Sometimes an idea or an entertainer comes along too soon or too late. Move Sheena Easton's debut later, 1996, instead of 1980, and she would be a much bigger star. Have Paula Abdul start her career in any decade prior to the '80s, and she is a bigger star. This applies to shows and movies, too. One of the all time worst ideas in the history of televisions not on FOX was "The Hat Squad". It bombed. It bombed despite a network push and the familiar cop procedural format. The show could have been a huge success, if for only one switch. The show was set in contemporary times, which at that moment was early '90s LA. Just switch this show to a retro '40s or '50s setting, and it would be a hit.
The Hat Squad has one of the dumbest set ups you can read. A cop and his wife adopt three boys who were orphaned because of violence. You already know where this is going. Those boys all grow up to be cops and take down crime wearing hats. Let's set aside the orphaned trio for a moment. They are the hat squad and wear giant brimmed hats as they fight crime. Hats have not been in style since the early '60s. What were the geniuses in Hollywood thinking? The episodes have plots resembling the goofy cop dramas of earlier television. A millionaire heiress, a kidnapping gone bad, serial killers, and more over the top stories fill the 11 episodes they aired. It is terrible for a one season show. It was the '90s, America was well beyond the honest and decent cops with an attachment to their foster parents to the point where they do not have a social life. We had seen the LAPD on film beat Rodney King. We are not buying it.
Here is the fix: set the show in 1950 in sunny "Peak America" California. The hats make sense now. The good guy cops are more believable. You can watch a younger LA that you would want to live in, not modern LA. It did not cross CBS' mind, which is weird. CBS might have been hesitant because retro was not sellable in Hollywood at that point. ABC tried Homefront, set in post-WW2 Ohio, and CBS had Brooklyn Bridge, set in 1950s NYC. Both were "Mom Shows". Those shows both had short runs and were produced at the same time as Hat Squad. Period pieces are more expensive to produce, but period or retro productions are hip now; not for cheesy nostalgia mom show reasons. Mad Men has a far greater cultural effect than the ratings suggest. This was not an option in 1991 for the Hat Squad despite the obvious retro possibilities since the name derives from a specific unit in the LAPD in the '40s. America's infatuation with retro and vintage had not started.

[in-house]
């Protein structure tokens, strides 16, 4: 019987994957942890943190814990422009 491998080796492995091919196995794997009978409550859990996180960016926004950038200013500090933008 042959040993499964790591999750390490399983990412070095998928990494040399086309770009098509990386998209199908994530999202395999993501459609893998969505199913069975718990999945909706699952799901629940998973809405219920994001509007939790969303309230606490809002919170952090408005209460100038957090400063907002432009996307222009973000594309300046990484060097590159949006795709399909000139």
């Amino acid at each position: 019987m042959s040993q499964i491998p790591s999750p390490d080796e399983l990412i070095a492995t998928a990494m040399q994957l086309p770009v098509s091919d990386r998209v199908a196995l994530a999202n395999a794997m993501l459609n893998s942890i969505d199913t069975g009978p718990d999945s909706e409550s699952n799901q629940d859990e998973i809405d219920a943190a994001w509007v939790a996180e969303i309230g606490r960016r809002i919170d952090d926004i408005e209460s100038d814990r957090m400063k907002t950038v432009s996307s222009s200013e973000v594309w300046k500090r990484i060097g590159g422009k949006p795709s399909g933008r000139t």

The thing that changed though was us. Fashion ripping off or paying homage to prior looks is a constant ('80s fashion and the '40s). Twenty year nostalgia cycles seem to work in the US. Salvaging t-shirts from twenty years earlier is new. The idea of '80s parties is a new twist. The Bettie Page-Buddy Holly look I see on hipsters is a bizarre grafting of the past onto today's citizens. The weird 1890s old timey facial hair fad is a search for masculine flair landing on a retro style. In the sports world, the retro jersey trend is another symptom. Retro and vintage porn has a steady audience online and in sales because people might just want to see sex between what appears to be regular people.
People now are seeking the vintage and some of it is nostalgia. Some of it is simply seeking something comfortable and what we assume is simpler. The other part of it is a rejection of the culture around us. We internally know that new or modern is disgusting and alien for what we feel we should identify as "us". How much of Mad Men's success is media approved nostalgia and longing for an 85% white America with fewer broken homes? With mass atomization, there is no coherent culture, so we look back, searching for something to identify with and express ourselves. The Hat Squad most likely would have failed either way due to terrible writing and actors no one has heard from since, but given a different setting and an audience longing for a simpler, more familiar LA, it could have been a hit.